Op-Ed: What ailing pteropods tell us about climate change


Pteropod, meaning “wing foot,” refers to a group of animals that have neither wings nor feet as we usually think of them. Instead, these seagoing snails get their name from wing-like extensions they use to swim (the “foot” being the muscular portion of their body). They’re unknown to most people, and recent news articles discussing ocean acidification and pteropod shells probably didn’t grab the public’s attention. But perhaps they should have.

These tiny snails make up the base of many oceanic food webs. Without them, everything in the food chain above them suffers, beginning with salmon and similar fish, then progressing to the species that eat the salmon and so on. Unfortunately, more than half of these snails collected in a recent survey showed extensive damage: Their shells are literally dissolving, killing them off in astounding numbers.

The cause of this die-off, ultimately, is believed to be the rising levels of carbon dioxide. Leaving the chemistry details aside, about a quarter of the CO2 added to the atmosphere by the burning of fossil fuels is subsequently absorbed by the oceans, making the water more acidic. This change in ocean chemistry reduces the availability of a particular calcium compound that animals such as clams, oysters, mussels and our aforementioned sea snails need to build their shells. Without it, their shells are weakened, developing holes and slowly disintegrating.


This situation isn’t entirely new for the planet; about 250 million years ago, the oceans endured similar changes in chemistry. Unfortunately, this past acidification event coincided with the Permian-Triassic extinction. Far worse than the dinosaur-killing extinction of the Cretaceous period, the Permian extinction wiped out more than 90% of marine species. The planet took millions of years to recover, the history of life was forever altered — and the whole thing may have been largely due to increased levels of CO2.

That’s the conclusion drawn by many geologists and paleontologists, including Jonathan Payne and his colleagues at Stanford University. Payne’s research has helped to show that the chemical signatures of acidification are preserved in rocks deposited during the Permian, and that the species most sensitive to acidification were the ones most severely affected by this ancient biological crisis. The cause of the CO2 increase (volcanic eruptions in that case) was obviously different, but the results seem all too familiar.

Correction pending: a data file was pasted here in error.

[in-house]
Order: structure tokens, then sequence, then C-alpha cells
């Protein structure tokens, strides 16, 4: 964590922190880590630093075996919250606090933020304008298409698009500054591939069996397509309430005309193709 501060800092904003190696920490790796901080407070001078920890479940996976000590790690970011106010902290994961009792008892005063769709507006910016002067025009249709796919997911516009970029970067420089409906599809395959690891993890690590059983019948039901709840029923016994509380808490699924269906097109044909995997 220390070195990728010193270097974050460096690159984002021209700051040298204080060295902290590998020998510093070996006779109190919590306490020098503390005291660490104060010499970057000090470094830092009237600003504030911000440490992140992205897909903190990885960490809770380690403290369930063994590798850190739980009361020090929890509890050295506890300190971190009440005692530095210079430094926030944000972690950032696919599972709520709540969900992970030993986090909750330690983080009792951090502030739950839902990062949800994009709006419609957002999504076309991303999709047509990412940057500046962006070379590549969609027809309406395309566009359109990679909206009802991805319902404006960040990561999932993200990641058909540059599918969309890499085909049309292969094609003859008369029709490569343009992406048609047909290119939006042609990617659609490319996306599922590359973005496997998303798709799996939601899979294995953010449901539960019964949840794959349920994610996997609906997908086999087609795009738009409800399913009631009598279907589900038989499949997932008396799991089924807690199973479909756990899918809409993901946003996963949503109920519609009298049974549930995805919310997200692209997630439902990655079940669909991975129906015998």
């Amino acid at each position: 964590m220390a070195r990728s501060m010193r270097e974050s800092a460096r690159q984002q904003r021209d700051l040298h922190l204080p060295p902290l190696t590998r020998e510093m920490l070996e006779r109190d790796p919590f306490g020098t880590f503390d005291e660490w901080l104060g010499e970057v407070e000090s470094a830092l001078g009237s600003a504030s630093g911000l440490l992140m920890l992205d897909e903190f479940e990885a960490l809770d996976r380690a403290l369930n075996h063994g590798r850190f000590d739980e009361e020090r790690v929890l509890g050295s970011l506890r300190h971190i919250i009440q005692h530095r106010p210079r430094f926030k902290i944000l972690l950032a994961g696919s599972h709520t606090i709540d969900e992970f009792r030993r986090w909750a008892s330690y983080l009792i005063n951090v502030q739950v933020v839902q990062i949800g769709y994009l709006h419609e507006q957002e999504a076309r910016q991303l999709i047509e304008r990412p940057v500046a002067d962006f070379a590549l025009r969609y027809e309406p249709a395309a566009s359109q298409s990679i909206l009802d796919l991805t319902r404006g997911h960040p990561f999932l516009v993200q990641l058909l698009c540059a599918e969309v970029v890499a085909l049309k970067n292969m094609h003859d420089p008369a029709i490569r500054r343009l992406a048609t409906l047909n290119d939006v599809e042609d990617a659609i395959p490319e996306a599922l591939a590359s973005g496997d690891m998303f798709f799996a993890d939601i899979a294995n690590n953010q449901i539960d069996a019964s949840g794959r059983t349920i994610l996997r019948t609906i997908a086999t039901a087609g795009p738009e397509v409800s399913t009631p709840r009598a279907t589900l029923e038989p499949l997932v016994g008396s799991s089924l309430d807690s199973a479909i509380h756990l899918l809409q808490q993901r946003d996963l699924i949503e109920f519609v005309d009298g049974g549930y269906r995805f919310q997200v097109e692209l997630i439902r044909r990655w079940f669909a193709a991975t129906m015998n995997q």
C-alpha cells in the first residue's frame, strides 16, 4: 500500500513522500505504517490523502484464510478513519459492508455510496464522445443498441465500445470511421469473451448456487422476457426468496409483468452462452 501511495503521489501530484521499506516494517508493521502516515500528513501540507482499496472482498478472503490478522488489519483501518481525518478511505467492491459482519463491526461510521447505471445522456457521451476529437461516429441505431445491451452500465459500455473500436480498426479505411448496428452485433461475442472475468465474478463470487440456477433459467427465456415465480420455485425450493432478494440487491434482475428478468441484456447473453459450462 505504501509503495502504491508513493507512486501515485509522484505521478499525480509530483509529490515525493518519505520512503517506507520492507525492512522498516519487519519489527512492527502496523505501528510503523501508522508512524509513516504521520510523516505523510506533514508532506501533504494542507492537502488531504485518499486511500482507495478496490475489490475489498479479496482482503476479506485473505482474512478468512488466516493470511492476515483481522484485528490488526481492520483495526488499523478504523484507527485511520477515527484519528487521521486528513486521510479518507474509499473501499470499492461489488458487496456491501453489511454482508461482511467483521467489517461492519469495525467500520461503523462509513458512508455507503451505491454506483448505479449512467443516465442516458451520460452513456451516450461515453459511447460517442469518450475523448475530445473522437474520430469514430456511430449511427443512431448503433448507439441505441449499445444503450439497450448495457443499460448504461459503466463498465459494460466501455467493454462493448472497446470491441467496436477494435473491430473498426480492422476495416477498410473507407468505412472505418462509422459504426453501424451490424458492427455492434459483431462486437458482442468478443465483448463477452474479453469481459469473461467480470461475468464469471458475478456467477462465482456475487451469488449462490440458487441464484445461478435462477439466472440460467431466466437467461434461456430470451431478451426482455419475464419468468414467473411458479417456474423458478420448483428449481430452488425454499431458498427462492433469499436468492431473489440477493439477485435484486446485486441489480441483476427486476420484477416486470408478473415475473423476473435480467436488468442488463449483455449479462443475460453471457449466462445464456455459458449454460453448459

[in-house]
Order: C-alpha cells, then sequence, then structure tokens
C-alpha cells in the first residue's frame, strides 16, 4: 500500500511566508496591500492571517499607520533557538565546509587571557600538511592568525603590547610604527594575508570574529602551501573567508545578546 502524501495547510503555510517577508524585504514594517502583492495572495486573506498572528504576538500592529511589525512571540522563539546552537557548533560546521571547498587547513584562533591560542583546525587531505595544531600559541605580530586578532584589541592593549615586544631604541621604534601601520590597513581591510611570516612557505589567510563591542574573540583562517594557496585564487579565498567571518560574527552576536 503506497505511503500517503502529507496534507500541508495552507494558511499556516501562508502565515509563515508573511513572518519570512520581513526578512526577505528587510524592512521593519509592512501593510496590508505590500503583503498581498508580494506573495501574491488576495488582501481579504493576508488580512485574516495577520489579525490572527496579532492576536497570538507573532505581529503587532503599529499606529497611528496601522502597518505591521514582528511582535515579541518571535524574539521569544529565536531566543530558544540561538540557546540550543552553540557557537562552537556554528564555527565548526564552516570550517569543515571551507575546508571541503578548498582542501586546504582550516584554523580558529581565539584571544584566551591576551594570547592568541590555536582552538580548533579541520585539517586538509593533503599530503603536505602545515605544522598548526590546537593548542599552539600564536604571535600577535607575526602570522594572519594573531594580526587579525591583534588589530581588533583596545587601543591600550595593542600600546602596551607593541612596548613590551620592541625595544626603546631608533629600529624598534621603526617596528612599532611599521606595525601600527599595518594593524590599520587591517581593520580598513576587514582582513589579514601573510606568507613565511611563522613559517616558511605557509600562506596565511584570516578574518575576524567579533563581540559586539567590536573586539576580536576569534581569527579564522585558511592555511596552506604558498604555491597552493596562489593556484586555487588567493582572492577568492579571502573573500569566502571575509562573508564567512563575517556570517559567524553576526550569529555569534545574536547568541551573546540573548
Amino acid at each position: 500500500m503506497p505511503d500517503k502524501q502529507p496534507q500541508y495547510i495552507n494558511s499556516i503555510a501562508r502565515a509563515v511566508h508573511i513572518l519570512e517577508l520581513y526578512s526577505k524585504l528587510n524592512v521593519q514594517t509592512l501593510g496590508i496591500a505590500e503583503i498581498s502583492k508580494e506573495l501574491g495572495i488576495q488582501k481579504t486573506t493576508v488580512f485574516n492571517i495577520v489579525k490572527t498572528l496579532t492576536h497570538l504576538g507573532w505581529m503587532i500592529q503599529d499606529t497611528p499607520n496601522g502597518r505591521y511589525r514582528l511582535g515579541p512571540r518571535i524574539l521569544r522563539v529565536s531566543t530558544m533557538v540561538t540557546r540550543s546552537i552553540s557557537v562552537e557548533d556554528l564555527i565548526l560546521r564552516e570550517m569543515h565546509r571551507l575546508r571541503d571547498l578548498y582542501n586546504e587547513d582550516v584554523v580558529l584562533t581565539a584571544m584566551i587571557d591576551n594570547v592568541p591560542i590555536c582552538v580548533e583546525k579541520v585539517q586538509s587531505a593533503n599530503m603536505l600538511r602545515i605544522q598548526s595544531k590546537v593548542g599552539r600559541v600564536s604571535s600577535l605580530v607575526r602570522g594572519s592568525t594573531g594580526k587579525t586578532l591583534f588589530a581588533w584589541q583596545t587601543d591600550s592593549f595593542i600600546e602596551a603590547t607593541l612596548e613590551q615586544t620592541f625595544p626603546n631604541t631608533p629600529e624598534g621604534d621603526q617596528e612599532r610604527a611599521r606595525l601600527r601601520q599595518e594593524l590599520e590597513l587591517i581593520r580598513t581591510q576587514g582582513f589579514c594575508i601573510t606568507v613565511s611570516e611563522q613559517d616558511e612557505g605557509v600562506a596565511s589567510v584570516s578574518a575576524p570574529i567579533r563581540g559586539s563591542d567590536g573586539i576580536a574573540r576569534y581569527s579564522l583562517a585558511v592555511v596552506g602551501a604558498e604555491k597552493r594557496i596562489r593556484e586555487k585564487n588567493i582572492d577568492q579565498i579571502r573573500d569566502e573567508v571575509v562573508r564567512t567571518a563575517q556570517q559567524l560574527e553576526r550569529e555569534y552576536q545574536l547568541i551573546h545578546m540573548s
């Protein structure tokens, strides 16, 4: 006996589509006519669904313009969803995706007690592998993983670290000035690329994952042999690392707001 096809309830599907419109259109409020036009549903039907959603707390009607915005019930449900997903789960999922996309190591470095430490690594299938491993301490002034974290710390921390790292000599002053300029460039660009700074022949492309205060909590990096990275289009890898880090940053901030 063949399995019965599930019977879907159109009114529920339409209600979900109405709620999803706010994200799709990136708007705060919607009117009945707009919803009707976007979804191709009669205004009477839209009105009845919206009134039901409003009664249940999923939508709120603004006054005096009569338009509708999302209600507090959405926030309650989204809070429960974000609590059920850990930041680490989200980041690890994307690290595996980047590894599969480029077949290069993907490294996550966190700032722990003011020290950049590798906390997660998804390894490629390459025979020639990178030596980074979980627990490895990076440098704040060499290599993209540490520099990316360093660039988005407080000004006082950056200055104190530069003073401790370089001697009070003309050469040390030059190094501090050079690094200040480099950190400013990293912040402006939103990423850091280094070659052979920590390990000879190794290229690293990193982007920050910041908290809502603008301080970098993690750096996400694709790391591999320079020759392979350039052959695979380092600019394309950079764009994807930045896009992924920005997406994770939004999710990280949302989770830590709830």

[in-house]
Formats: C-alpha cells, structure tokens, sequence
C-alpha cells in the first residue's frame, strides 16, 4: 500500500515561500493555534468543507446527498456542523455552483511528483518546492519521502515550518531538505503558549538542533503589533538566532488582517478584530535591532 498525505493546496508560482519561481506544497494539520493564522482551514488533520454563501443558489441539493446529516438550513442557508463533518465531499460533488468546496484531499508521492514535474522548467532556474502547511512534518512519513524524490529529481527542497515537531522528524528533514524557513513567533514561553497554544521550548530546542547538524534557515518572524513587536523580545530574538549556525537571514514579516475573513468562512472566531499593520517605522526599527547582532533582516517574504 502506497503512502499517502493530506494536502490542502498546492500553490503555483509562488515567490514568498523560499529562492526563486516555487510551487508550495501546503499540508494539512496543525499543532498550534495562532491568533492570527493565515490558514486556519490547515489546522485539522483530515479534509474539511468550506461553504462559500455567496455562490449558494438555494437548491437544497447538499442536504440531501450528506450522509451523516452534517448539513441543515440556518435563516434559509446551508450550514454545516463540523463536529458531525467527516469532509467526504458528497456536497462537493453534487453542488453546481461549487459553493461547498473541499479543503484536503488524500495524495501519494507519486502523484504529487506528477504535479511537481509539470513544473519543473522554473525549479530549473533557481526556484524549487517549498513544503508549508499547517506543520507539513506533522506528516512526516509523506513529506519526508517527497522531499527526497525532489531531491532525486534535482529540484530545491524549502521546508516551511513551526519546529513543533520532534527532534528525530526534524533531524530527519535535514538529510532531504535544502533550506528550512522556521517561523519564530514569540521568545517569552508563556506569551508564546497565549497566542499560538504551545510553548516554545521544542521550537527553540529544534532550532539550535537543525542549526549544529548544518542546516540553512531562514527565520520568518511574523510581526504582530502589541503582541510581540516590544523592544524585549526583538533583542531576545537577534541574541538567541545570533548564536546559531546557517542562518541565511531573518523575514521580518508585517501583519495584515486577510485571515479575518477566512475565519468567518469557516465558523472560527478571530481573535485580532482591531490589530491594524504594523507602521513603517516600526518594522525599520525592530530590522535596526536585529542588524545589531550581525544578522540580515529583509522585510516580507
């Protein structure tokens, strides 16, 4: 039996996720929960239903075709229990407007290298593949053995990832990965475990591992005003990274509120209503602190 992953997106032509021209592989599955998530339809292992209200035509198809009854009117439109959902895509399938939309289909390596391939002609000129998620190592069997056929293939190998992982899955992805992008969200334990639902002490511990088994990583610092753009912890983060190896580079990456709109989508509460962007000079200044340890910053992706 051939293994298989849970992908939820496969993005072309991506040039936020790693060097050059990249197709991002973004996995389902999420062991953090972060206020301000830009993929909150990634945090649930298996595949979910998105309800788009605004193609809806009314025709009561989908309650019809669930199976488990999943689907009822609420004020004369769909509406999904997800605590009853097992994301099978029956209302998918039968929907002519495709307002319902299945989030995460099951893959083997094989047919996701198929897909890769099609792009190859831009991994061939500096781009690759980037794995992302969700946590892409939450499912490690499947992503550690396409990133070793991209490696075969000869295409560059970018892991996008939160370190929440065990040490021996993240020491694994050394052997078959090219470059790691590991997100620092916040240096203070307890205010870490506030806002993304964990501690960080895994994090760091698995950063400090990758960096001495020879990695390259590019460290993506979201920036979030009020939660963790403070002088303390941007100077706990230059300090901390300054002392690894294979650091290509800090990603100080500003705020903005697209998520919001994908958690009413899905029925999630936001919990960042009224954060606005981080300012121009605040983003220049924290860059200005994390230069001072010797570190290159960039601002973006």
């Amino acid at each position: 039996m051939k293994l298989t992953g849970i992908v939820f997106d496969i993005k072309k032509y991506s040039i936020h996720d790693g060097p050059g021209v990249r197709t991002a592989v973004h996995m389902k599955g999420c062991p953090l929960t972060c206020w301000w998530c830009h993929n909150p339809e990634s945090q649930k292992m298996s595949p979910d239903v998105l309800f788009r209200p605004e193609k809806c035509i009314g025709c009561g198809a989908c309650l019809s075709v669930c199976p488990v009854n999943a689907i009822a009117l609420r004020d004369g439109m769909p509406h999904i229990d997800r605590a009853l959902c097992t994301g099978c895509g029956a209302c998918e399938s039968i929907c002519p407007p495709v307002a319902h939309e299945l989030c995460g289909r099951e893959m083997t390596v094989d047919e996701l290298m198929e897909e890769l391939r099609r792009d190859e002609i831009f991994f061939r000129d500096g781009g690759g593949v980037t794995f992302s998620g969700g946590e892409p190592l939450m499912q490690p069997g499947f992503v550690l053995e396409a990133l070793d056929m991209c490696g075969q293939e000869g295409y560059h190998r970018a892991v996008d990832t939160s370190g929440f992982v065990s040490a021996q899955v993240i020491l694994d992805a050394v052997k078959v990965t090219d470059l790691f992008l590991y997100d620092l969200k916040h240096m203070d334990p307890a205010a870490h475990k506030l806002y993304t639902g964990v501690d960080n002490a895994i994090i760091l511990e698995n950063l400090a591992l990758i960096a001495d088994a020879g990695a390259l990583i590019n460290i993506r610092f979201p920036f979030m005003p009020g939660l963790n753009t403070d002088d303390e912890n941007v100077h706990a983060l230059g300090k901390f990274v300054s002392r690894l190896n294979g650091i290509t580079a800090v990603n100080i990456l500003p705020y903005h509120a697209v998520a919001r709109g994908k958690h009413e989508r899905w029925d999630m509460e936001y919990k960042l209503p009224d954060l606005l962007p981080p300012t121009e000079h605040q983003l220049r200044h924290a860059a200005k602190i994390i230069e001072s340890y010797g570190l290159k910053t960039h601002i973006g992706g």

There have been a host of grim stories recently involving climate change. Reports from the Intergovernmental Panel on Climate Change and the National Climate Assessment confirm that climate change is being felt on every continent and in every ocean, and the effects are directly affecting our economy and health. Other reports demonstrate that global temperatures have been higher than the 20th century average for 350 straight months, that Antarctic ice loss has doubled in rate and that rising sea levels are unavoidable.

Meanwhile, confused pundits and media across the country pointed to the bitter Northeastern winter as evidence against climate change, when in fact research indicates that both the cold in the Northeast and the drought in California are ultimately linked to a change in the jet stream resulting from global warming. Finally, other researchers have already forecast a worldwide decline in shellfish harvests and fishery production due to climate change and ocean acidification.

The dissolving shells of pteropods are one more indication that the Earth is changing, and it happens to be changing in a way very similar to what caused the greatest extinction in history. What makes climate change different from so many other threats we’ve faced is the time scale over which it occurs; our fleeting life spans don’t afford us a good perspective from which to assess the situation.

Although the warming of the planet over the last few decades may seem like a slow progression, it’s a mere instant in Earth’s history, and the environmental changes we’re causing far outstrip the ability of life to adapt. It’s something akin to the biosphere being diagnosed with a cancer that turns terminal overnight. And like a cancer, the best we can do is prevent it; once the disease progresses, there’s no sure way to cure it. So let’s not overlook or dismiss these initial symptoms.


We’re growing ever closer to pushing our home over the edge, perhaps into another mass extinction. If food webs collapse, all species will eventually feel the trickle-up effects, humans included.

Larry Taylor teaches biology at Arapahoe Community College in Littleton, Colo., and is a research fellow at Stanford University.